From emerging professionals deciding to enter philanthropy to our foundation colleagues and nonprofit professionals seeking career-defining growth opportunities, we are poised to design and deliver continuing education experiences that are second to none. The Johnson Center’s research and practitioner experience will allow us to lead the world in professional development offerings. I am thrilled to lead an exceptional team in innovation, inclusion, and professional impact.
How does this position fit in with Grand Valley State University and serve students?
My orientation toward long-term societal success is a theology of both/and. The future of our society depends on the next generation of leaders; their understanding of mission, vision, and economy; and the diversification of philanthropic practices that authentically reflect the actual world we live in. It is our responsibility to fully prepare students to lead, transform, and philosophically advance the philanthropic sector. The Johnson Center has positioned this role to both educate and empower professionals; we learn and we grow together.
The definition of insanity in life is to continue to do what has always been done and expect different results. As director of learning services, I am most excited about the opportunity to embrace, educate, and equip thoughtful leaders at every stage of their nonprofit journey.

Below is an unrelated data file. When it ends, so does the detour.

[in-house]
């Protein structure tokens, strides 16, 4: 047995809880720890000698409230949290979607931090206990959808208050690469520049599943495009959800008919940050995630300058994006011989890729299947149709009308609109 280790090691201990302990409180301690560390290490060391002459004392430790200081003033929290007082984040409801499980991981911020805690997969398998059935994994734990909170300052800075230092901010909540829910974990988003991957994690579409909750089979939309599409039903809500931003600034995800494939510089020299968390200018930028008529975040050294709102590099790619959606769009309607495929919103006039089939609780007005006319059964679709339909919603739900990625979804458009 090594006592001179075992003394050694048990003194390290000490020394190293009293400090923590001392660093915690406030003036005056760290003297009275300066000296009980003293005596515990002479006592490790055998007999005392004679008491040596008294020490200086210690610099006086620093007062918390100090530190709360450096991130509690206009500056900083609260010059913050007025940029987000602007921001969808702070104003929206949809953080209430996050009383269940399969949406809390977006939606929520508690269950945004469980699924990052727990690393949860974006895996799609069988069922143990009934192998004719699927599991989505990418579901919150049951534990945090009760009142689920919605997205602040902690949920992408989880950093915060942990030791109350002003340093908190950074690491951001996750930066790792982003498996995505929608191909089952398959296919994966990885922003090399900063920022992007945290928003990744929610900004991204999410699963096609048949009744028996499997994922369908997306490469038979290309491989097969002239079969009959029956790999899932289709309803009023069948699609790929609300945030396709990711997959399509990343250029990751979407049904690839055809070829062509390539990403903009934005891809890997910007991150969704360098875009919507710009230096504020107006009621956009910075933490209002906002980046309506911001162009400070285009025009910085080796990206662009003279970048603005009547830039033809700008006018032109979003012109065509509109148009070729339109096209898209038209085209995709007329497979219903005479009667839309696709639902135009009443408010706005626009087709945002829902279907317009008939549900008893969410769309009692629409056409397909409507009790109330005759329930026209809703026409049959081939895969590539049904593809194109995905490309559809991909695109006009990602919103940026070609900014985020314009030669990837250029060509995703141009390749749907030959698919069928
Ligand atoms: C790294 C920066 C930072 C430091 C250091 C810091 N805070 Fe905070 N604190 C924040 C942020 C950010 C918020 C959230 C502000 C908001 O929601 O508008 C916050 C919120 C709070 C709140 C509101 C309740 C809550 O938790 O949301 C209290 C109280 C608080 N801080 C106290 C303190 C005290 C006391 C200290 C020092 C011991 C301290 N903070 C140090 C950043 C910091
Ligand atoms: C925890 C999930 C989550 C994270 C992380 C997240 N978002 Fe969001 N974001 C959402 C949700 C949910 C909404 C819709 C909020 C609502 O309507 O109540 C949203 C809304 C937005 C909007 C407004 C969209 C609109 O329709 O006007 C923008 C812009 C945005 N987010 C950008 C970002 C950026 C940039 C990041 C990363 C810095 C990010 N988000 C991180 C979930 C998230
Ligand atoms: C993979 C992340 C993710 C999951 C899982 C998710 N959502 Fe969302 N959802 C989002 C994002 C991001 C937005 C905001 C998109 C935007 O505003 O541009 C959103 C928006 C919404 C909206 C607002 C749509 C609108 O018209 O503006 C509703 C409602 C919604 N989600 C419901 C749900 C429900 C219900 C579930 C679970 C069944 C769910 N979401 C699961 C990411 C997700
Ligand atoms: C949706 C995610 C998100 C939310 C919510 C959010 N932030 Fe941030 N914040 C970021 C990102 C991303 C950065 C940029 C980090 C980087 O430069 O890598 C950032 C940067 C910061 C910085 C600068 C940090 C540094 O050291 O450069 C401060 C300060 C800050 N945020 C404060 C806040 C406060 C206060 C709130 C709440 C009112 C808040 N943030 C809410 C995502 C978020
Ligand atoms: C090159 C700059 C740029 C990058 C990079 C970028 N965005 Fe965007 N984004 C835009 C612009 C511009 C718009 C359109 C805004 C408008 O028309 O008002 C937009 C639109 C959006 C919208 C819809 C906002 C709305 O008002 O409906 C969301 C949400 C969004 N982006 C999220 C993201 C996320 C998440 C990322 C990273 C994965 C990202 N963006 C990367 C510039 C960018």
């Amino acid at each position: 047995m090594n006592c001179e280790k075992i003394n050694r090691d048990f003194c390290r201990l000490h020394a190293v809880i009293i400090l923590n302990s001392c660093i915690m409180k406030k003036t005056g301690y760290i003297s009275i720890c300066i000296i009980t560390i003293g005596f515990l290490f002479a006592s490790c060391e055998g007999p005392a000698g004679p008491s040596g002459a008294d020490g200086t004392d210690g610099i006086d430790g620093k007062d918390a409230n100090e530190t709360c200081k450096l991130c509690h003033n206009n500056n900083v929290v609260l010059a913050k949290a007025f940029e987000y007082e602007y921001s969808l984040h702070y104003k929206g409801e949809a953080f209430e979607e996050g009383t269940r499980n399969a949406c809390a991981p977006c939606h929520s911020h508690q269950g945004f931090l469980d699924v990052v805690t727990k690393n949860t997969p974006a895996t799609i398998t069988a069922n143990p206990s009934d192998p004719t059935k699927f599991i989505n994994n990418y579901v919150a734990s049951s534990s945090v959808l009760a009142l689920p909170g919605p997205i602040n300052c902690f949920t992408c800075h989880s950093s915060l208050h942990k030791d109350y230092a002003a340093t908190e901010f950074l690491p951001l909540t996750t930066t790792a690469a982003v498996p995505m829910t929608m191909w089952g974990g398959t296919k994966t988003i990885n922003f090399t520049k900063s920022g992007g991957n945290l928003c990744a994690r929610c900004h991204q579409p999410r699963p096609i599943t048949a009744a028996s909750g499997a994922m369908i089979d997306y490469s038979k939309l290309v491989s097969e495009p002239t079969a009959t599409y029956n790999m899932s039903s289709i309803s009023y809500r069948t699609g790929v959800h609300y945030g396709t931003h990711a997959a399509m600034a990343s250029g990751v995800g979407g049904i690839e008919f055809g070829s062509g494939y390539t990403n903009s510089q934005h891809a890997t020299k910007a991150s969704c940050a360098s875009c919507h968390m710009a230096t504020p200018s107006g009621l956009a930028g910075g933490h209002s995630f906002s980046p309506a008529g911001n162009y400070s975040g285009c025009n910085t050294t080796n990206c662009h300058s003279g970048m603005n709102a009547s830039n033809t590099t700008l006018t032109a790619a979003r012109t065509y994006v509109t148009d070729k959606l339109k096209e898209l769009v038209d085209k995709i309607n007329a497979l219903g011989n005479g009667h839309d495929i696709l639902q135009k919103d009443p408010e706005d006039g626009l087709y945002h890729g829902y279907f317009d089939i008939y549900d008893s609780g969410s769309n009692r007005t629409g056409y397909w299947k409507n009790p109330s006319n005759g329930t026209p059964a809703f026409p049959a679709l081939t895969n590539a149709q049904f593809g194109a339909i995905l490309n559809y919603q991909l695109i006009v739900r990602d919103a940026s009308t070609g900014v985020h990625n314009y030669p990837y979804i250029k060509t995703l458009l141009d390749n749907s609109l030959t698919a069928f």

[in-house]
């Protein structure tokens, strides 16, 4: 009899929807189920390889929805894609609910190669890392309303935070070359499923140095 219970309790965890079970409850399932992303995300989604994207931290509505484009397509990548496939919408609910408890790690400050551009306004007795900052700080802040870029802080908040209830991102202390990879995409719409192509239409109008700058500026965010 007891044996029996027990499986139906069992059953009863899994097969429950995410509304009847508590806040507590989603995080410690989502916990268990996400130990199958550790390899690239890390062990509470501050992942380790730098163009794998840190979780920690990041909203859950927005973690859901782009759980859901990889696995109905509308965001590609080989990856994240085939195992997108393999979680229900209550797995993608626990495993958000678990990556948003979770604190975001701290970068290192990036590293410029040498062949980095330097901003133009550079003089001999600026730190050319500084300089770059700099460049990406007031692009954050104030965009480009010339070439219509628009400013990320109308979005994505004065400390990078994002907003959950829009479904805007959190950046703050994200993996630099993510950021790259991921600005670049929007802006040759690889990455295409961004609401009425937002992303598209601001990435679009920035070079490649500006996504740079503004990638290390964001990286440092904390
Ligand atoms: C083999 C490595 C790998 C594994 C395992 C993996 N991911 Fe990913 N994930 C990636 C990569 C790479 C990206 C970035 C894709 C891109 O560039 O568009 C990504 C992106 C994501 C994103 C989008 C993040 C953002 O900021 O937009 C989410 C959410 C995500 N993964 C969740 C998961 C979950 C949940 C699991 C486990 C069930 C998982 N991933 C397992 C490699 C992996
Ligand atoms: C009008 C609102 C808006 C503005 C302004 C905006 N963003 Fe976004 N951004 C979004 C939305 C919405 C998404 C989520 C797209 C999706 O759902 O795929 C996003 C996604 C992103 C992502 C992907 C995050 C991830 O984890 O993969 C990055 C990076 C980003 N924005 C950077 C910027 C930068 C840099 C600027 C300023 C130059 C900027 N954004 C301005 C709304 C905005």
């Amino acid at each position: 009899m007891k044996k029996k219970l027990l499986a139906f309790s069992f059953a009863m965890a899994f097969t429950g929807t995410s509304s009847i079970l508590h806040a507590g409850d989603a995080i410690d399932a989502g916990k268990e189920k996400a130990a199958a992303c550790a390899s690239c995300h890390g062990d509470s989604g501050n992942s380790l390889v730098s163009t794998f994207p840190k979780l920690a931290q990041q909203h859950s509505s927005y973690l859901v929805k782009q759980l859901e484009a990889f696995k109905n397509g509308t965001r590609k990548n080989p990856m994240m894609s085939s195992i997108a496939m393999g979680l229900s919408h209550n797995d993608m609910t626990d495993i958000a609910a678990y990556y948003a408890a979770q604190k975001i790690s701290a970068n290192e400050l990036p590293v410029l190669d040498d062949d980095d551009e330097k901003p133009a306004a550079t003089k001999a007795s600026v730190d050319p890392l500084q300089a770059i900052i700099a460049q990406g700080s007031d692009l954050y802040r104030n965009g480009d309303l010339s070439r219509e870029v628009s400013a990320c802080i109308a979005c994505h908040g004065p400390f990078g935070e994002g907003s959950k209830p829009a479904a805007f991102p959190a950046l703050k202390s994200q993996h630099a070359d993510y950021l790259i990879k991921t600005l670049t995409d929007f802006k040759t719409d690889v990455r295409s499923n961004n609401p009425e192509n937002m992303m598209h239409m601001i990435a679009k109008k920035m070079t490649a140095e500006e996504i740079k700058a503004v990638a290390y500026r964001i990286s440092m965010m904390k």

“[P]hilanthropy at its best benefits from self-assessment, renewed investment in innovation, and willingness to dream new and generous dreams.”
We live in a society that can be obsessed with youth and early career achievement, without appropriate appreciation for learning investment, professional preparedness, and the needed interdependence within the nonprofit field. The future is limitless because of our understanding of intergenerational and interdisciplinary success. We hold a core belief that philanthropy at its best benefits from self-assessment, renewed investment in innovation, and willingness to dream new and generous dreams.
On a personal level, what nonprofits or social causes are closest to your heart?
Oh, my goodness, there are so many nonprofit and social causes that are close to my heart! That’s how I have stayed in this field; and these connections give me unparalleled joy.
My personal philanthropic interests include a life-long commitment to Black Philanthropy, equity in education, and community wellness. If there is any opportunity to expand mental health services for young people, I invest and advocate unconditionally. I believe at my core that Spelman College transforms lives and I’m dreaming with my daughter about a permanent legacy there. You can find me openly rooting for Dayspring Center, a homeless shelter for families; the gap scholarship of the Jack and Jill of America, Inc. Foundation; and the Alpha Kappa Alpha Sorority, Inc. Educational Advancement Fund.
I am honored to serve on the Board of Visitors for Howard University School of Divinity and serve as an Advisory Board Member for the Katie Geneva Cannon Center for Womanist Leadership. I am a charter member of Jack and Jill of America, Inc., Circle City Chapter, and a proud life member of Alpha Kappa Alpha Sorority, Inc.
What do you like to do in your spare time?
I am the proud daughter of an artist and educator. In my free time, I love writing, beautiful fountain pens, all things art and photography, and traveling with my family. If there is a garden, gallery, theatre performance, or museum to be explored, I am likely visiting with my Goddaughter, Journey.